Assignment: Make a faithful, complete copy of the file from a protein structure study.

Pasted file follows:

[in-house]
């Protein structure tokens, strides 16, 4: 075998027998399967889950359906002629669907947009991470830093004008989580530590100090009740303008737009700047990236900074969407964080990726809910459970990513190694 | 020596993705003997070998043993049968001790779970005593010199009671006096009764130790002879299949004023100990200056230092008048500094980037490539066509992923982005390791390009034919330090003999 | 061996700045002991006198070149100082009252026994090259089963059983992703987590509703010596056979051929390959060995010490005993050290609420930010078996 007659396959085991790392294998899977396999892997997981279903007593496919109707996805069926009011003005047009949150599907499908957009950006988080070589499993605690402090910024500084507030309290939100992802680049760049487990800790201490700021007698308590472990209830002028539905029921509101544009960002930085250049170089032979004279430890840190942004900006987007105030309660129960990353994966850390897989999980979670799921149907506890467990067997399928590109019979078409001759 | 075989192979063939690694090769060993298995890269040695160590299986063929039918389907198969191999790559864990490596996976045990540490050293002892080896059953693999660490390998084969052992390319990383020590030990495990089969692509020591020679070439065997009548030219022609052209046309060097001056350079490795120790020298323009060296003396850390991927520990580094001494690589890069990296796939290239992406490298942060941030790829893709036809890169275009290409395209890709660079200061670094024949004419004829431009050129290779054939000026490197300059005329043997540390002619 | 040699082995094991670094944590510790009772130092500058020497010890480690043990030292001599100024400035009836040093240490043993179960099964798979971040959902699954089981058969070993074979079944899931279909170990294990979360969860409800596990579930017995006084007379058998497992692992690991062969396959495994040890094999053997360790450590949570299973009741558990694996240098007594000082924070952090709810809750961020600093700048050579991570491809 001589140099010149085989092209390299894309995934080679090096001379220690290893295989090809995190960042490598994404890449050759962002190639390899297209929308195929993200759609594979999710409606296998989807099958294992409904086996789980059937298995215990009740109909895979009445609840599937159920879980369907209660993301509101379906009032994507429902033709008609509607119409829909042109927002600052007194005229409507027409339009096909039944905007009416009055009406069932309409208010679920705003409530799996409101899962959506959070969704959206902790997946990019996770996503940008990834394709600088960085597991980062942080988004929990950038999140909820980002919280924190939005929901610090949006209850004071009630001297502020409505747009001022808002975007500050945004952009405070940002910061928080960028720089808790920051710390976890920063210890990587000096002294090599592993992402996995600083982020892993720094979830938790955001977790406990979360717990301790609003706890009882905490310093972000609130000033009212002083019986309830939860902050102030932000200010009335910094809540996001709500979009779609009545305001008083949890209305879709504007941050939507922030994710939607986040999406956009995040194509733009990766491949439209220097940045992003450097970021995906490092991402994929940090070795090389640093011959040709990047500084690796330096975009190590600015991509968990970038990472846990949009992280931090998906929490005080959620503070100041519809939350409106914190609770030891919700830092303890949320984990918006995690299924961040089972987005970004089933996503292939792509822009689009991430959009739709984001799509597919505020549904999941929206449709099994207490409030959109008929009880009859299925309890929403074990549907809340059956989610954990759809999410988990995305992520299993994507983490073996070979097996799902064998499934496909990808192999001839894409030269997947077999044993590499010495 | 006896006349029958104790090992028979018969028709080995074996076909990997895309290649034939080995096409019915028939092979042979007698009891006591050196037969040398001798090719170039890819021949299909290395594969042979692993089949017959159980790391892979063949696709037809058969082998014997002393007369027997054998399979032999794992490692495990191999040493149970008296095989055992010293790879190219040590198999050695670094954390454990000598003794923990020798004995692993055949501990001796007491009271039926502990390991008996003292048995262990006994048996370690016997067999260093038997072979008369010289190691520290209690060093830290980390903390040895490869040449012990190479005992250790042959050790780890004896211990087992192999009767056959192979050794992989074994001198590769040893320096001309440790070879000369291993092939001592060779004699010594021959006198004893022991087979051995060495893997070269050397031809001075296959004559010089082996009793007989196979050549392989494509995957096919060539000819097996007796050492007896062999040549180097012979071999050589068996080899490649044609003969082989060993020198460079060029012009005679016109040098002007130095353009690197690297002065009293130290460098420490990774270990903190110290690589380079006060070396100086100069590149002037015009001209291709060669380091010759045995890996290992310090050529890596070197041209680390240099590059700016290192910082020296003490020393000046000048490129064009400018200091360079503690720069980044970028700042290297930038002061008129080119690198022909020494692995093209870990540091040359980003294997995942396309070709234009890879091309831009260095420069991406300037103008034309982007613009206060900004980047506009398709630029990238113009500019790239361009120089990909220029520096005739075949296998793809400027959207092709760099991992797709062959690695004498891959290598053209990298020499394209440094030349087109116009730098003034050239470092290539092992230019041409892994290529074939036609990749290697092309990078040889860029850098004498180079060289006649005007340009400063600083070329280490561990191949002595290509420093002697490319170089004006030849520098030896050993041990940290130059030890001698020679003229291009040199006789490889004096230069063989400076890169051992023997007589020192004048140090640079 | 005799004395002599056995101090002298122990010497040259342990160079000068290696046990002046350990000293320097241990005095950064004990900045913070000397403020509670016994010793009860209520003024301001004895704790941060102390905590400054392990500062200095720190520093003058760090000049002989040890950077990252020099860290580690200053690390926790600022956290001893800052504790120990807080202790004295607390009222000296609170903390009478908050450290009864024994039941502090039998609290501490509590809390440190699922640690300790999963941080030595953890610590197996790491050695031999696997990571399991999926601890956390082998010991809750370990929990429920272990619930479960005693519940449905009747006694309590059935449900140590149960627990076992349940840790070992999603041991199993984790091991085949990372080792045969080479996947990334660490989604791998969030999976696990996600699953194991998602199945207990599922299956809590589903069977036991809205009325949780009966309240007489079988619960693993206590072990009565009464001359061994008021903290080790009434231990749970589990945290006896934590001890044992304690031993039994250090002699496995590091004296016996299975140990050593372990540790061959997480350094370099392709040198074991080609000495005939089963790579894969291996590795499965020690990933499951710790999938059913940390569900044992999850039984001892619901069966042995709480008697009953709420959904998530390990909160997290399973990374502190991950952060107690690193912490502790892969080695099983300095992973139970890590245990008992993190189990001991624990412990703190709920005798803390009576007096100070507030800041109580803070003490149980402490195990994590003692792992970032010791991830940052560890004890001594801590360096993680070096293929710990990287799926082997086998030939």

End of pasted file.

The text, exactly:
[in-house]
């Protein structure tokens, strides 16, 4: 075998027998399967889950359906002629669907947009991470830093004008989580530590100090009740303008737009700047990236900074969407964080990726809910459970990513190694 | 020596993705003997070998043993049968001790779970005593010199009671006096009764130790002879299949004023100990200056230092008048500094980037490539066509992923982005390791390009034919330090003999 | 061996700045002991006198070149100082009252026994090259089963059983992703987590509703010596056979051929390959060995010490005993050290609420930010078996 007659396959085991790392294998899977396999892997997981279903007593496919109707996805069926009011003005047009949150599907499908957009950006988080070589499993605690402090910024500084507030309290939100992802680049760049487990800790201490700021007698308590472990209830002028539905029921509101544009960002930085250049170089032979004279430890840190942004900006987007105030309660129960990353994966850390897989999980979670799921149907506890467990067997399928590109019979078409001759 | 075989192979063939690694090769060993298995890269040695160590299986063929039918389907198969191999790559864990490596996976045990540490050293002892080896059953693999660490390998084969052992390319990383020590030990495990089969692509020591020679070439065997009548030219022609052209046309060097001056350079490795120790020298323009060296003396850390991927520990580094001494690589890069990296796939290239992406490298942060941030790829893709036809890169275009290409395209890709660079200061670094024949004419004829431009050129290779054939000026490197300059005329043997540390002619 | 040699082995094991670094944590510790009772130092500058020497010890480690043990030292001599100024400035009836040093240490043993179960099964798979971040959902699954089981058969070993074979079944899931279909170990294990979360969860409800596990579930017995006084007379058998497992692992690991062969396959495994040890094999053997360790450590949570299973009741558990694996240098007594000082924070952090709810809750961020600093700048050579991570491809 001589140099010149085989092209390299894309995934080679090096001379220690290893295989090809995190960042490598994404890449050759962002190639390899297209929308195929993200759609594979999710409606296998989807099958294992409904086996789980059937298995215990009740109909895979009445609840599937159920879980369907209660993301509101379906009032994507429902033709008609509607119409829909042109927002600052007194005229409507027409339009096909039944905007009416009055009406069932309409208010679920705003409530799996409101899962959506959070969704959206902790997946990019996770996503940008990834394709600088960085597991980062942080988004929990950038999140909820980002919280924190939005929901610090949006209850004071009630001297502020409505747009001022808002975007500050945004952009405070940002910061928080960028720089808790920051710390976890920063210890990587000096002294090599592993992402996995600083982020892993720094979830938790955001977790406990979360717990301790609003706890009882905490310093972000609130000033009212002083019986309830939860902050102030932000200010009335910094809540996001709500979009779609009545305001008083949890209305879709504007941050939507922030994710939607986040999406956009995040194509733009990766491949439209220097940045992003450097970021995906490092991402994929940090070795090389640093011959040709990047500084690796330096975009190590600015991509968990970038990472846990949009992280931090998906929490005080959620503070100041519809939350409106914190609770030891919700830092303890949320984990918006995690299924961040089972987005970004089933996503292939792509822009689009991430959009739709984001799509597919505020549904999941929206449709099994207490409030959109008929009880009859299925309890929403074990549907809340059956989610954990759809999410988990995305992520299993994507983490073996070979097996799902064998499934496909990808192999001839894409030269997947077999044993590499010495 | 006896006349029958104790090992028979018969028709080995074996076909990997895309290649034939080995096409019915028939092979042979007698009891006591050196037969040398001798090719170039890819021949299909290395594969042979692993089949017959159980790391892979063949696709037809058969082998014997002393007369027997054998399979032999794992490692495990191999040493149970008296095989055992010293790879190219040590198999050695670094954390454990000598003794923990020798004995692993055949501990001796007491009271039926502990390991008996003292048995262990006994048996370690016997067999260093038997072979008369010289190691520290209690060093830290980390903390040895490869040449012990190479005992250790042959050790780890004896211990087992192999009767056959192979050794992989074994001198590769040893320096001309440790070879000369291993092939001592060779004699010594021959006198004893022991087979051995060495893997070269050397031809001075296959004559010089082996009793007989196979050549392989494509995957096919060539000819097996007796050492007896062999040549180097012979071999050589068996080899490649044609003969082989060993020198460079060029012009005679016109040098002007130095353009690197690297002065009293130290460098420490990774270990903190110290690589380079006060070396100086100069590149002037015009001209291709060669380091010759045995890996290992310090050529890596070197041209680390240099590059700016290192910082020296003490020393000046000048490129064009400018200091360079503690720069980044970028700042290297930038002061008129080119690198022909020494692995093209870990540091040359980003294997995942396309070709234009890879091309831009260095420069991406300037103008034309982007613009206060900004980047506009398709630029990238113009500019790239361009120089990909220029520096005739075949296998793809400027959207092709760099991992797709062959690695004498891959290598053209990298020499394209440094030349087109116009730098003034050239470092290539092992230019041409892994290529074939036609990749290697092309990078040889860029850098004498180079060289006649005007340009400063600083070329280490561990191949002595290509420093002697490319170089004006030849520098030896050993041990940290130059030890001698020679003229291009040199006789490889004096230069063989400076890169051992023997007589020192004048140090640079 | 005799004395002599056995101090002298122990010497040259342990160079000068290696046990002046350990000293320097241990005095950064004990900045913070000397403020509670016994010793009860209520003024301001004895704790941060102390905590400054392990500062200095720190520093003058760090000049002989040890950077990252020099860290580690200053690390926790600022956290001893800052504790120990807080202790004295607390009222000296609170903390009478908050450290009864024994039941502090039998609290501490509590809390440190699922640690300790999963941080030595953890610590197996790491050695031999696997990571399991999926601890956390082998010991809750370990929990429920272990619930479960005693519940449905009747006694309590059935449900140590149960627990076992349940840790070992999603041991199993984790091991085949990372080792045969080479996947990334660490989604791998969030999976696990996600699953194991998602199945207990599922299956809590589903069977036991809205009325949780009966309240007489079988619960693993206590072990009565009464001359061994008021903290080790009434231990749970589990945290006896934590001890044992304690031993039994250090002699496995590091004296016996299975140990050593372990540790061959997480350094370099392709040198074991080609000495005939089963790579894969291996590795499965020690990933499951710790999938059913940390569900044992999850039984001892619901069966042995709480008697009953709420959904998530390990909160997290399973990374502190991950952060107690690193912490502790892969080695099983300095992973139970890590245990008992993190189990001991624990412990703190709920005798803390009576007096100070507030800041109580803070003490149980402490195990994590003692792992970032010791991830940052560890004890001594801590360096993680070096293929710990990287799926082997086998030939």